“We’re gonna have to do more than talk. We’re gonna have to do more than listen. We’re gonna have to do more than learn. We’re gonna have to start practicing and that’s very hard. We’re gonna have to start getting out there with the people and that’s difficult."

-Fred Hampton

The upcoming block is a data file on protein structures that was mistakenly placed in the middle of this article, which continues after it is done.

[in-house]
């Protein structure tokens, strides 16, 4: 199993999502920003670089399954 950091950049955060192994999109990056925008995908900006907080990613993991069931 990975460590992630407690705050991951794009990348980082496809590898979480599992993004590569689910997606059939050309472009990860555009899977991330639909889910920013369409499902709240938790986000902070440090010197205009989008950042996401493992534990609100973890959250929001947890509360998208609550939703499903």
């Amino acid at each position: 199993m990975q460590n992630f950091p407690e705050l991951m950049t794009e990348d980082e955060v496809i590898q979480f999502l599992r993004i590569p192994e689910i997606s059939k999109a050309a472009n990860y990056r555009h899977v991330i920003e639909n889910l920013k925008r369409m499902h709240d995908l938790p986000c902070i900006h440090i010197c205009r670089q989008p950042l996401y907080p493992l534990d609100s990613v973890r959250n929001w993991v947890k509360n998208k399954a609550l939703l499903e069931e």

The inaugural event at Garden at the Flea was advertised as a showcase of Latinx Women entitled, VIVA Muxeres. It is hard to not see this event as a way to weaponize radical politics surrounding identity as a selling point and weaken any argument that the space is not “about community.” G.A.T.F. positioned themselves with young influencers from the city as validating members of the space further dissuading argument. If we pull back again, we can see that gentrification disproportionately enacts state violence on LGBTQ and Women of color and as a visible part in the gentrification of the city G.A.T.F invariably increases this while hiding behind the art, music, and culture deflecting the urgent attention needed towards anti-displacement. At a subsequent event, an investor in G.A.T.F attended and was witnessed confronting a vendor for their, “fuck white supremacy” buttons for sale, claiming them to be inappropriate for a family event. This interaction between investor and vendor is a reminder that this space cannot be reclaimed as is, it is privatized and because of that anything presented within that space is purely at the discretion of investors. The artist or worker is being used to attract a crowd that will increase capital not sustain the population already there. The initial reaction is often to seek justice through creating moral drama between the artists and community members when the focus would be better spent creating coalition instead of division. The only way to stop this aspect of gentrification is to push for more transparency and build a united force against the gentrifying forces and demanding more democratic decision making and use of the space if its existence is an inevitability, rather than concede to either "it is too late" or place energy into dividing further.